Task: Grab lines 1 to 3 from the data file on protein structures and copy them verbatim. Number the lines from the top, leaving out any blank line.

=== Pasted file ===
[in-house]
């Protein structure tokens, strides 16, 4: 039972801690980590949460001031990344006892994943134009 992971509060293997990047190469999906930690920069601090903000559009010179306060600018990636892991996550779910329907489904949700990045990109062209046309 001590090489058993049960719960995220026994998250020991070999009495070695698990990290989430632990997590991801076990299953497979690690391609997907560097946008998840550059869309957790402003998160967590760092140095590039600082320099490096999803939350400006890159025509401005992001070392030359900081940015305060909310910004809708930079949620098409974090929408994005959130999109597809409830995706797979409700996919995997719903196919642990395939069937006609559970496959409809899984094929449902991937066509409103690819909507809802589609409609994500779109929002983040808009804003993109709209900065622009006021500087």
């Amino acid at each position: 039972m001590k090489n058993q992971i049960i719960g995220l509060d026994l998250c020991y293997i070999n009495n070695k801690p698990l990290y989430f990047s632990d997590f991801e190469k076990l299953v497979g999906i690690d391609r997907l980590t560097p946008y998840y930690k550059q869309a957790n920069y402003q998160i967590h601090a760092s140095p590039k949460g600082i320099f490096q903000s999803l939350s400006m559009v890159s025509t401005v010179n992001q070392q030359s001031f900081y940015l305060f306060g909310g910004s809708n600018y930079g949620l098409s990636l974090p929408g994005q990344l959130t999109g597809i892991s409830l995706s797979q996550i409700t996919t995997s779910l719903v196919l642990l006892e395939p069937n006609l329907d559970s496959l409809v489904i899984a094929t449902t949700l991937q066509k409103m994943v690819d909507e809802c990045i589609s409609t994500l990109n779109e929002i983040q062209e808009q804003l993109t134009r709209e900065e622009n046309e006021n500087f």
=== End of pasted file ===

[in-house]
């Protein structure tokens, strides 16, 4: 039972801690980590949460001031990344006892994943134009 992971509060293997990047190469999906930690920069601090903000559009010179306060600018990636892991996550779910329907489904949700990045990109062209046309 001590090489058993049960719960995220026994998250020991070999009495070695698990990290989430632990997590991801076990299953497979690690391609997907560097946008998840550059869309957790402003998160967590760092140095590039600082320099490096999803939350400006890159025509401005992001070392030359900081940015305060909310910004809708930079949620098409974090929408994005959130999109597809409830995706797979409700996919995997719903196919642990395939069937006609559970496959409809899984094929449902991937066509409103690819909507809802589609409609994500779109929002983040808009804003993109709209900065622009006021500087």
């Amino acid at each position: 039972m001590k090489n058993q992971i049960i719960g995220l509060d026994l998250c020991y293997i070999n009495n070695k801690p698990l990290y989430f990047s632990d997590f991801e190469k076990l299953v497979g999906i690690d391609r997907l980590t560097p946008y998840y930690k550059q869309a957790n920069y402003q998160i967590h601090a760092s140095p590039k949460g600082i320099f490096q903000s999803l939350s400006m559009v890159s025509t401005v010179n992001q070392q030359s001031f900081y940015l305060f306060g909310g910004s809708n600018y930079g949620l098409s990636l974090p929408g994005q990344l959130t999109g597809i892991s409830l995706s797979q996550i409700t996919t995997s779910l719903v196919l642990l006892e395939p069937n006609l329907d559970s496959l409809v489904i899984a094929t449902t949700l991937q066509k409103m994943v690819d909507e809802c990045i589609s409609t994500l990109n779109e929002i983040q062209e808009q804003l993109t134009r709209e900065e622009n046309e006021n500087f």